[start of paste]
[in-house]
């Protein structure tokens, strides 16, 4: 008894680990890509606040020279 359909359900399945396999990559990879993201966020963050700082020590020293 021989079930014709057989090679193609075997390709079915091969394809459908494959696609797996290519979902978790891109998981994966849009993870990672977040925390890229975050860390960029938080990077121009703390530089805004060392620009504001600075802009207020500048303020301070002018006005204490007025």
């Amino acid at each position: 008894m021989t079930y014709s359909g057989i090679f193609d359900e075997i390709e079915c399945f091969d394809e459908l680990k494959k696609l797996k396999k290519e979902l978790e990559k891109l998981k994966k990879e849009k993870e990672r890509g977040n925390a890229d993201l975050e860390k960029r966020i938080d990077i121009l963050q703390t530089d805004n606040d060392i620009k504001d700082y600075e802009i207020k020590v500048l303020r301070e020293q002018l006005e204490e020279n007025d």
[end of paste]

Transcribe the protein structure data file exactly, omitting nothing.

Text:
[in-house]
């Protein structure tokens, strides 16, 4: 008894680990890509606040020279 359909359900399945396999990559990879993201966020963050700082020590020293 021989079930014709057989090679193609075997390709079915091969394809459908494959696609797996290519979902978790891109998981994966849009993870990672977040925390890229975050860390960029938080990077121009703390530089805004060392620009504001600075802009207020500048303020301070002018006005204490007025």
């Amino acid at each position: 008894m021989t079930y014709s359909g057989i090679f193609d359900e075997i390709e079915c399945f091969d394809e459908l680990k494959k696609l797996k396999k290519e979902l978790e990559k891109l998981k994966k990879e849009k993870e990672r890509g977040n925390a890229d993201l975050e860390k960029r966020i938080d990077i121009l963050q703390t530089d805004n606040d060392i620009k504001d700082y600075e802009i207020k020590v500048l303020r301070e020293q002018l006005e204490e020279n007025d």